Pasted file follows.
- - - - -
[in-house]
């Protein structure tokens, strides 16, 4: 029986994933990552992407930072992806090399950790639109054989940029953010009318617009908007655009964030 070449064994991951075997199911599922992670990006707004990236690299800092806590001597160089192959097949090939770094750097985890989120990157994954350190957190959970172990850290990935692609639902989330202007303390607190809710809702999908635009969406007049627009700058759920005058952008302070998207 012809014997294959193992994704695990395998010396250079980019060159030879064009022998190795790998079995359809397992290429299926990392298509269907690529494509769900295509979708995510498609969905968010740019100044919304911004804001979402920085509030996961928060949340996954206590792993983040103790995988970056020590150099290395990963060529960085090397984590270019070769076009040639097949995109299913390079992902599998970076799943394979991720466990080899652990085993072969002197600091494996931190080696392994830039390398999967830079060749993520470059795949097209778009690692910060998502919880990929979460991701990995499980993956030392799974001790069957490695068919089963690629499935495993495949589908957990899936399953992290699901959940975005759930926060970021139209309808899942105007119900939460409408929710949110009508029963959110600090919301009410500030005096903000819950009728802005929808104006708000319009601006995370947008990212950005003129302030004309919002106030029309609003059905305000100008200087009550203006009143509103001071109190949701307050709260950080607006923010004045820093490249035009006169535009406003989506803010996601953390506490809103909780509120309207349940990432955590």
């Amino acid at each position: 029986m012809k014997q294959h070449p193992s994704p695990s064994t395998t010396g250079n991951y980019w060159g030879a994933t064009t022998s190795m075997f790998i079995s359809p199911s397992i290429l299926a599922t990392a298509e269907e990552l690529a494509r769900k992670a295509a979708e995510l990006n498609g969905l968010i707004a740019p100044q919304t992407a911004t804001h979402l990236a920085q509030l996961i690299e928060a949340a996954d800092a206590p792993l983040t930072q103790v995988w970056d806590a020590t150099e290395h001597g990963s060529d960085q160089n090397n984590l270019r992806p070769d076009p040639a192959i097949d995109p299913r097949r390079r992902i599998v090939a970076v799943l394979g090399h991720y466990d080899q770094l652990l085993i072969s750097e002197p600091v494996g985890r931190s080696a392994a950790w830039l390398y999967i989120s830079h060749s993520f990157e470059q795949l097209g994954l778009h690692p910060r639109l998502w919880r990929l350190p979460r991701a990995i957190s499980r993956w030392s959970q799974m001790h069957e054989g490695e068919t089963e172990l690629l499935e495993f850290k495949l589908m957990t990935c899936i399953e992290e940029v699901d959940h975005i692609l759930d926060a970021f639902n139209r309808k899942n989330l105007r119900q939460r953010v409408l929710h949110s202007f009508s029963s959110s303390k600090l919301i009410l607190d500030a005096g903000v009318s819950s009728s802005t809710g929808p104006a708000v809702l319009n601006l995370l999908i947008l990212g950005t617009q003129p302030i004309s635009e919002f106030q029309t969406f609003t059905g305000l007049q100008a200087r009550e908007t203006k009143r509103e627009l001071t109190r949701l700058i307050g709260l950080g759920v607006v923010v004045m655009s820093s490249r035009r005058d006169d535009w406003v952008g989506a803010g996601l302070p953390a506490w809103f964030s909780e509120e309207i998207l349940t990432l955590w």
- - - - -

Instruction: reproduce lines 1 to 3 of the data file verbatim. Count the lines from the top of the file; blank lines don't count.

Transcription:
[in-house]
């Protein structure tokens, strides 16, 4: 029986994933990552992407930072992806090399950790639109054989940029953010009318617009908007655009964030 070449064994991951075997199911599922992670990006707004990236690299800092806590001597160089192959097949090939770094750097985890989120990157994954350190957190959970172990850290990935692609639902989330202007303390607190809710809702999908635009969406007049627009700058759920005058952008302070998207 012809014997294959193992994704695990395998010396250079980019060159030879064009022998190795790998079995359809397992290429299926990392298509269907690529494509769900295509979708995510498609969905968010740019100044919304911004804001979402920085509030996961928060949340996954206590792993983040103790995988970056020590150099290395990963060529960085090397984590270019070769076009040639097949995109299913390079992902599998970076799943394979991720466990080899652990085993072969002197600091494996931190080696392994830039390398999967830079060749993520470059795949097209778009690692910060998502919880990929979460991701990995499980993956030392799974001790069957490695068919089963690629499935495993495949589908957990899936399953992290699901959940975005759930926060970021139209309808899942105007119900939460409408929710949110009508029963959110600090919301009410500030005096903000819950009728802005929808104006708000319009601006995370947008990212950005003129302030004309919002106030029309609003059905305000100008200087009550203006009143509103001071109190949701307050709260950080607006923010004045820093490249035009006169535009406003989506803010996601953390506490809103909780509120309207349940990432955590």
């Amino acid at each position: 029986m012809k014997q294959h070449p193992s994704p695990s064994t395998t010396g250079n991951y980019w060159g030879a994933t064009t022998s190795m075997f790998i079995s359809p199911s397992i290429l299926a599922t990392a298509e269907e990552l690529a494509r769900k992670a295509a979708e995510l990006n498609g969905l968010i707004a740019p100044q919304t992407a911004t804001h979402l990236a920085q509030l996961i690299e928060a949340a996954d800092a206590p792993l983040t930072q103790v995988w970056d806590a020590t150099e290395h001597g990963s060529d960085q160089n090397n984590l270019r992806p070769d076009p040639a192959i097949d995109p299913r097949r390079r992902i599998v090939a970076v799943l394979g090399h991720y466990d080899q770094l652990l085993i072969s750097e002197p600091v494996g985890r931190s080696a392994a950790w830039l390398y999967i989120s830079h060749s993520f990157e470059q795949l097209g994954l778009h690692p910060r639109l998502w919880r990929l350190p979460r991701a990995i957190s499980r993956w030392s959970q799974m001790h069957e054989g490695e068919t089963e172990l690629l499935e495993f850290k495949l589908m957990t990935c899936i399953e992290e940029v699901d959940h975005i692609l759930d926060a970021f639902n139209r309808k899942n989330l105007r119900q939460r953010v409408l929710h949110s202007f009508s029963s959110s303390k600090l919301i009410l607190d500030a005096g903000v009318s819950s009728s802005t809710g929808p104006a708000v809702l319009n601006l995370l999908i947008l990212g950005t617009q003129p302030i004309s635009e919002f106030q029309t969406f609003t059905g305000l007049q100008a200087r009550e908007t203006k009143r509103e627009l001071t109190r949701l700058i307050g709260l950080g759920v607006v923010v004045m655009s820093s490249r035009r005058d006169d535009w406003v952008g989506a803010g996601l302070p953390a506490w809103f964030s909780e509120e309207i998207l349940t990432l955590w």